The reasons that drives individuals to accept our help are as diverse as the food that we grow in California. Sometimes, hardships arise for a small period of time – maybe a few months to half a year, but more than often the financial struggle extends to many years and in worst cases has no end in sight.
David has been coming to our public food distribution at the Paso Robles Housing Authority at Oak Park for several years. Without a car he has to rely on other methods of transportation which in his case is public transit. “On good days, the bus rides takes me about one hour round trip, but if I miss a connection, it can take up to two,” explains the 51-year old who had to leave his job to take care of his parents. His mom passed away two years ago, so now he looks after his dad who is in a wheelchair. The food he receives twice a month at our distribution feeds both of them.
Like many others in SLO County, the financial support David and his father receive from social services is not enough to cover their food supply for the month. “Most of the time we get to a point where we have about a week or more left in the month, but no more money to buy food,” he points out. His eyes moisten as he recalls growing up on a ranch in Paso Robles. “My dad worked as a ranch manager, but when laws regarding cattle transport changed the operation and caused a shut down, he was out of a job. Now we live in a small studio on a second floor which is especially hard with a wheelchair. I hope we can move to the new complex soon that is being built here where they offered as a unit on the bottom floor.”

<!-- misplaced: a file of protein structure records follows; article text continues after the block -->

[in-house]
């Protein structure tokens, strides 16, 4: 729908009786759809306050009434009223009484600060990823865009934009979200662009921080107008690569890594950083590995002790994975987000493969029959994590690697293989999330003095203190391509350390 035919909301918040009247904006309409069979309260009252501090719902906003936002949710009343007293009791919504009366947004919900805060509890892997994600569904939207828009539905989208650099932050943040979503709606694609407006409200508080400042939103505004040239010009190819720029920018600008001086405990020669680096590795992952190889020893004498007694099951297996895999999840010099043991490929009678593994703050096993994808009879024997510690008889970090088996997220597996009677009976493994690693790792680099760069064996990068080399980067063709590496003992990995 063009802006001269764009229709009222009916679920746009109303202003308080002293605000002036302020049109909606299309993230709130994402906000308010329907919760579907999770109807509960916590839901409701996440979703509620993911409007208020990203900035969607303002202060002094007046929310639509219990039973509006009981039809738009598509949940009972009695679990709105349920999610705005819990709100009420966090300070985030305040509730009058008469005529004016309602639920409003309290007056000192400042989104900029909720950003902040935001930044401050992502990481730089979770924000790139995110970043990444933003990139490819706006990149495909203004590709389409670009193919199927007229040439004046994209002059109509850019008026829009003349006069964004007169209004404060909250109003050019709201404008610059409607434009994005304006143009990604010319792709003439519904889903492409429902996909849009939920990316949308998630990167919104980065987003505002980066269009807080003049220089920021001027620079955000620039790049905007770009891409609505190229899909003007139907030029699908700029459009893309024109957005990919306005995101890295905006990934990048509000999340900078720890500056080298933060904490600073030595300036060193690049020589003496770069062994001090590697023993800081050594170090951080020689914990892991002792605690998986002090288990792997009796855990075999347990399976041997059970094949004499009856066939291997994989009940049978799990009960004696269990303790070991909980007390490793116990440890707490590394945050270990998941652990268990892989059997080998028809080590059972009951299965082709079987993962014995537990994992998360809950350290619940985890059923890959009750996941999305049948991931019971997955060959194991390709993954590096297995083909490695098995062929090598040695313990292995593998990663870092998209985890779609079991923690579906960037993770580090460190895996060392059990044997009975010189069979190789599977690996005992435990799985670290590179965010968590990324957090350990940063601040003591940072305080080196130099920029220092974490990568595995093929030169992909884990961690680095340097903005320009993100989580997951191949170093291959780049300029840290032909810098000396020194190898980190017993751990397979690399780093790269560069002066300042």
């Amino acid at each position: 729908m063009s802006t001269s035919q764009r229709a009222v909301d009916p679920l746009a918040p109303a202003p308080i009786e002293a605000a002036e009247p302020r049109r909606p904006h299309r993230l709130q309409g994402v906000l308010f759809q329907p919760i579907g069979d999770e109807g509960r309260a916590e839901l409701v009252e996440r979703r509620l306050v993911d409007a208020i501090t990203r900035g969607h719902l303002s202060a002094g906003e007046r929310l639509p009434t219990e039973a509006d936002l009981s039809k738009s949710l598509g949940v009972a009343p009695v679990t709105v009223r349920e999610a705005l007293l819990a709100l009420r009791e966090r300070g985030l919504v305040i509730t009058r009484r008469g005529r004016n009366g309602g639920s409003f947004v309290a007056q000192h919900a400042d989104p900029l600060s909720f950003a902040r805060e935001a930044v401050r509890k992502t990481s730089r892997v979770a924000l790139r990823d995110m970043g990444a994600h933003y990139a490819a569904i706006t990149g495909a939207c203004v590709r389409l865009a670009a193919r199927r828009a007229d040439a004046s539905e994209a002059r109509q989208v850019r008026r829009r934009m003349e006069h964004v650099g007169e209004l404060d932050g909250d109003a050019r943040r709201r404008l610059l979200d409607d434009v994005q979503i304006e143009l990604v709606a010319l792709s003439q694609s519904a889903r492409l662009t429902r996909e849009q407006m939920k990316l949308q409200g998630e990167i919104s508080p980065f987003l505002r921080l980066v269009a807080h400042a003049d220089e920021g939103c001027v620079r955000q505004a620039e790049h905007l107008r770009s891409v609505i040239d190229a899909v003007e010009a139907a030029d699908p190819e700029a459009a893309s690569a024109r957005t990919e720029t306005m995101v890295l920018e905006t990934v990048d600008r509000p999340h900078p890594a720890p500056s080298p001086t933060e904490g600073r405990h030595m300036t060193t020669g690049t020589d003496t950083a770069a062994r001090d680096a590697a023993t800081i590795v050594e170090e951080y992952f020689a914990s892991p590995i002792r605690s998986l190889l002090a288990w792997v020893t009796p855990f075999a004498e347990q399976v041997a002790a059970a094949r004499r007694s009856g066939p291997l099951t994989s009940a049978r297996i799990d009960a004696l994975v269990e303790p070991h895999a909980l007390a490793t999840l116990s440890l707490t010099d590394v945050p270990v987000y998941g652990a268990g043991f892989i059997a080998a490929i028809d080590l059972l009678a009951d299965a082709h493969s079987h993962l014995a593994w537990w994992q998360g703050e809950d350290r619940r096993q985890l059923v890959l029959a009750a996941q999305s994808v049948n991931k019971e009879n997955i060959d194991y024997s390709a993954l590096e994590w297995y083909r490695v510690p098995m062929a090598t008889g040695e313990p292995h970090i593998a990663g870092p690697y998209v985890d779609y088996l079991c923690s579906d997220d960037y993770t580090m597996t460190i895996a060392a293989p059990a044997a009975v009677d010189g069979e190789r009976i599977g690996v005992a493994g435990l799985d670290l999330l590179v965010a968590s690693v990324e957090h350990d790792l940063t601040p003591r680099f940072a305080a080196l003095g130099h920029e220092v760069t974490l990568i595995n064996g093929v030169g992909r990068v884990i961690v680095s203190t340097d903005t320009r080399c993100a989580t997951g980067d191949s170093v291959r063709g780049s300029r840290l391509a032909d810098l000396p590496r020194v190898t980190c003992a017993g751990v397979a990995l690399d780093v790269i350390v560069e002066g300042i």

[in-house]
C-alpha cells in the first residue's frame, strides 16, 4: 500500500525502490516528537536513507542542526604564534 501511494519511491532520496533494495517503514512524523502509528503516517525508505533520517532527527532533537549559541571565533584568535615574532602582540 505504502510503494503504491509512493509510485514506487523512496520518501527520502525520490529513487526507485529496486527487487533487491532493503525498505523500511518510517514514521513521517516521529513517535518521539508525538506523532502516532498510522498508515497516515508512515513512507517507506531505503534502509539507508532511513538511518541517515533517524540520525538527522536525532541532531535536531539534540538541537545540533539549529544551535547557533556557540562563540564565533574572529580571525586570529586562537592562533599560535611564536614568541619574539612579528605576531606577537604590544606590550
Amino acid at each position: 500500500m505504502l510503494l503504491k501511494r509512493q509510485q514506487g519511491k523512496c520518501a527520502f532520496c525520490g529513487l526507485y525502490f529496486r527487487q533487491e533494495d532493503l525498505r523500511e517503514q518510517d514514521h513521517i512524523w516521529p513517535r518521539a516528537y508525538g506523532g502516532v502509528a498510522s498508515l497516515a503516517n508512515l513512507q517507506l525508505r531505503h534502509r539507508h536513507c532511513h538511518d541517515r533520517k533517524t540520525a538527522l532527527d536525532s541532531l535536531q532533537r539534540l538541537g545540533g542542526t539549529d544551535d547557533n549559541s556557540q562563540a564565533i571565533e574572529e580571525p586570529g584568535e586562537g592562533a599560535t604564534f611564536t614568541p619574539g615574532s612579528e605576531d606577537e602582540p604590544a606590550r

Since diabetes runs high in his family, David relies on a healthy diet and appreciates the Food Bank’s focus on nutritious food. When asked if he tries the recipes that we sometimes provide at distributions to show people what to cook with the food they receive, he smiles again and says, “Oh, all the time! I can’t think of a favorite dish, but the salsa once was great.” Another time, he remembers receiving an exotic root vegetable called Jicama. Since he did not know what to do with it, he just ate it raw.
Hearing stories from people like David is the main motivator for the work we do here at the Food Bank. And on behalf of David we wanted to thank every single one of our donors and volunteers for their support of our mission. Without it, we would not be able to continue providing a vital safety net for those experiencing tough times. Because hardships and financial difficulties can happen to anyone of us at any time. As David put it, “All of us are just one bad decision away from needing help from others.”